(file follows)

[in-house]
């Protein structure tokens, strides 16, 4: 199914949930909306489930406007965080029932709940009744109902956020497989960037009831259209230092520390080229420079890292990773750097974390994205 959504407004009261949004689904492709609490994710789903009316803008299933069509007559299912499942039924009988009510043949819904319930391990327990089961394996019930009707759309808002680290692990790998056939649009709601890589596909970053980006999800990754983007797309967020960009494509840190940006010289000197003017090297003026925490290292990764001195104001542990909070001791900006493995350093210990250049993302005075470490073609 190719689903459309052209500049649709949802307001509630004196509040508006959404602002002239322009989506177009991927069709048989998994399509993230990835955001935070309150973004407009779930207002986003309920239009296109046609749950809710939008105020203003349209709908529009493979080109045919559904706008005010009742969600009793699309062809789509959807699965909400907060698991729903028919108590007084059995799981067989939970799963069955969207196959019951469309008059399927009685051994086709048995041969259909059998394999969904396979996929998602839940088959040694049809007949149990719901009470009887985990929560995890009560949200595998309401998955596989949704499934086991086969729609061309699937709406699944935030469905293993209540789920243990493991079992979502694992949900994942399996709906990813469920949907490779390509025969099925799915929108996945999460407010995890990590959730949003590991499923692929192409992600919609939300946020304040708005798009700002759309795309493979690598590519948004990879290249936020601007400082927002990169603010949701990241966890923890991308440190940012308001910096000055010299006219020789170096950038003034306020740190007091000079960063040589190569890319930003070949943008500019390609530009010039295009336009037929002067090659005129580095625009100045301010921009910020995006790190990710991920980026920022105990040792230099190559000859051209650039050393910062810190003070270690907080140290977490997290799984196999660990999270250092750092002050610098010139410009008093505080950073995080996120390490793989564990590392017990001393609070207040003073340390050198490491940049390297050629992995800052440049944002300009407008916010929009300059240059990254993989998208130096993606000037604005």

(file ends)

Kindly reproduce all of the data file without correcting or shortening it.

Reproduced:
[in-house]
């Protein structure tokens, strides 16, 4: 199914949930909306489930406007965080029932709940009744109902956020497989960037009831259209230092520390080229420079890292990773750097974390994205 959504407004009261949004689904492709609490994710789903009316803008299933069509007559299912499942039924009988009510043949819904319930391990327990089961394996019930009707759309808002680290692990790998056939649009709601890589596909970053980006999800990754983007797309967020960009494509840190940006010289000197003017090297003026925490290292990764001195104001542990909070001791900006493995350093210990250049993302005075470490073609 190719689903459309052209500049649709949802307001509630004196509040508006959404602002002239322009989506177009991927069709048989998994399509993230990835955001935070309150973004407009779930207002986003309920239009296109046609749950809710939008105020203003349209709908529009493979080109045919559904706008005010009742969600009793699309062809789509959807699965909400907060698991729903028919108590007084059995799981067989939970799963069955969207196959019951469309008059399927009685051994086709048995041969259909059998394999969904396979996929998602839940088959040694049809007949149990719901009470009887985990929560995890009560949200595998309401998955596989949704499934086991086969729609061309699937709406699944935030469905293993209540789920243990493991079992979502694992949900994942399996709906990813469920949907490779390509025969099925799915929108996945999460407010995890990590959730949003590991499923692929192409992600919609939300946020304040708005798009700002759309795309493979690598590519948004990879290249936020601007400082927002990169603010949701990241966890923890991308440190940012308001910096000055010299006219020789170096950038003034306020740190007091000079960063040589190569890319930003070949943008500019390609530009010039295009336009037929002067090659005129580095625009100045301010921009910020995006790190990710991920980026920022105990040792230099190559000859051209650039050393910062810190003070270690907080140290977490997290799984196999660990999270250092750092002050610098010139410009008093505080950073995080996120390490793989564990590392017990001393609070207040003073340390050198490491940049390297050629992995800052440049944002300009407008916010929009300059240059990254993989998208130096993606000037604005």